So What Does It Feel Like To Be Celebrity?
Friday, June 15, 2007
This is one of the questions I’m asked most from people I meet. Its a bit of a bit strange to me sometimes because most of the times I don’t feel like one, a celebrity, that is. See, I come from a very little town and a very big family. From as far as I can remember I’ve been performing at town functions and in the streets in the Bay Area, breakdancing, rapping and singing with a hat out for change and even battling the guy watching from the crowd looking to take me out. I came to L.A. with my brothers and began to work, now twenty years later, I meet people, a lot of great people, who appreciate the things I’ve done and who even admit to me that they grew up with me and the characters I’ve played. I’m awfully thankful for all the blessings I’ve had in this town, I know personally how hard it is to make a living in this town and I’ve seen this town break more then a handful of hearts. And I too have been through my ups & downs… No one in this town gets out without having their own “True Hollywood Story”.
I somehow managed to work steadily throughout the years and the longer you stick around Hollywood the more you see the successful ones are a motley crew of the survivors, those who survived what Hollywood had to give, the good and bad, and managed to stay here and make it work. Now, when it comes to celebrity status, well, its kinda like going back to high school and being popular. To a big degree, as silly as it seems, the celebrities are like the popular kids in town. The weird thing is some cats around town are just “Hollywood” famous, simply meaning they’re cool in this town and at the hottest clubs yet outside of this Hollywood world, they might not be recognized in a crowd. And furthermore, things change a lot in this town, those who are popular now can be all but forgotten in a year.
The best analogy I could make about being famous is, it’s like if your from a small town and you leave, then come back for the holidays, you don’t want to do anything stupid when your at the local market cause you know people are watching and it might just get back to your mom. That’s kinda how it feels like to be famous, only your small town becomes more like everywhere or anywhere you may be recognized. Especially if your an ethnic actor like myself, your whole community is so proud of you and your accomplishments and feel like your apart of their family, but sometimes have preconceived ideas about how you should be or act.
I guess its sort of strange if I think of it but this has been apart of my life for so long I forget about it most of the times. I’m only reminded of it when I hang out with new people in my life and how they react to it. Sometimes fame works out in my favor, like people hooking you up or giving you deals, buying you a drink or what not, and sometimes it may work against you like people you don’t know wanting to get into involved conversations or wanting to take that picture at the most uncomfortable times. But I have to say, most the people I have met have been really sweet, giving me a compliment and taking a quick pic.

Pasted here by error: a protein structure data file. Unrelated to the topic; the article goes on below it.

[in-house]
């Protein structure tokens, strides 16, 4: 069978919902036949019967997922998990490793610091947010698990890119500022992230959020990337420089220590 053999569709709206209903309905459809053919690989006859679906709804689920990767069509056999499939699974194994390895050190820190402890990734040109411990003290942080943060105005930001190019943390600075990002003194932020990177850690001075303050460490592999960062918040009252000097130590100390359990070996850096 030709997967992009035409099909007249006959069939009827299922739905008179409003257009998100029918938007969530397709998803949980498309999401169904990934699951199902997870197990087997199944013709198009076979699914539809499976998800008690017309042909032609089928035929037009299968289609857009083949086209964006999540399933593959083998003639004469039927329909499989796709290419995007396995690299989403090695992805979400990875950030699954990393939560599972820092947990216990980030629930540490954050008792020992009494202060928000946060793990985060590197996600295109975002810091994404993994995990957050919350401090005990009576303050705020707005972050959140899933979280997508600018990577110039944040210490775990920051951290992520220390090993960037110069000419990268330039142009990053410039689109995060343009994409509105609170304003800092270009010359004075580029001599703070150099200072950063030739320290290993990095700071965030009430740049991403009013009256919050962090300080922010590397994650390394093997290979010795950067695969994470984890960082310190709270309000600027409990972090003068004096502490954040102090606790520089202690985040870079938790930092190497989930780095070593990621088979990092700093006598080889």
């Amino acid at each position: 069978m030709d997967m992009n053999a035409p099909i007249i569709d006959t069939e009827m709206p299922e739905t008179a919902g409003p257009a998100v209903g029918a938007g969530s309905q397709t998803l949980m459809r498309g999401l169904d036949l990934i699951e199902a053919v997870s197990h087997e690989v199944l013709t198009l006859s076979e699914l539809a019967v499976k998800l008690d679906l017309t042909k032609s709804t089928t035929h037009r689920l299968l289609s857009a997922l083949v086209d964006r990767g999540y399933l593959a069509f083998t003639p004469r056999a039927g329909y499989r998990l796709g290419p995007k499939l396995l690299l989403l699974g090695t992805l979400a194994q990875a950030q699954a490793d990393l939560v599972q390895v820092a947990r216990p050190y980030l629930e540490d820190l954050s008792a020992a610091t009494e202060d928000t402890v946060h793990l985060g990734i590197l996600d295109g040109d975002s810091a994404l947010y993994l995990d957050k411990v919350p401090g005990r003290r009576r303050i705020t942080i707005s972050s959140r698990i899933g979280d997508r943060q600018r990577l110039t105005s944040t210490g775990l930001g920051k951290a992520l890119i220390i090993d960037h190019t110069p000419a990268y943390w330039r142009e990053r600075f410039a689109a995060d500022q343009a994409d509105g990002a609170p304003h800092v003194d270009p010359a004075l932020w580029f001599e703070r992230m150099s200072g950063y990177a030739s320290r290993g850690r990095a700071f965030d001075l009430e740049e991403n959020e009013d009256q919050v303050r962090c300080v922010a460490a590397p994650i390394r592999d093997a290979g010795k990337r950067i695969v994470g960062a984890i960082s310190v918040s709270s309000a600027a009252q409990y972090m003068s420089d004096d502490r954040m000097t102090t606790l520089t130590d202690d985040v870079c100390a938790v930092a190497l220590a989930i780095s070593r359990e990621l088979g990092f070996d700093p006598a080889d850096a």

I have friends I’ve worked with that have become very famous and I know that they have had many problems with the gossip rags and all the things that kind of media makes up. That does seem like a big problem, but for those of us who in this business know that it’s just apart of this business, like it or not and the higher your star rises the more of that sort of thing you may have to deal with. But if your making millions, it may be the price you have to pay.
As far as my fame goes its kinda different cause I’ve been around for so long and have done so many different things that I have a bunch of different kind of fans. First there’s Rufio, this character in Steven Speilberg’s “Hook”. This is the film that put me on the map for a lot of people. I actually started my acting career five years before that when I was ten and the real Dante Basco buffs have seen my real early credits. But I must here the Rufio chant on average at least once a day when I’m out in public. I mean in a lot of ways Rufio is an icon in his own right and means a lot to a whole generation of kids, especially the misunderstood bad asses and skaters. There’s a popular rock band named after him and even inspired development of the animated characters I play, Prince Zuko form Avatar and The American Dragon: Jake Long. Then there’s all the independent films I’ve done who that have become cult classics like But I’m a Cheerleader and Fakin Da Funk. I’ve been told I’m one of the most recognizable asian actors in America. I don’t know, maybe I am. Looking back at the 90’s and early 2000’s people will have to say I did my thing.
The funny thing about fame is, a lot of the time people recognize you but can’t quite remember from where, most of the time they think they went to school with you, sometimes I just agree with them and keep it rollin.
So… I guess that’s how it feels to be famous, at least for now.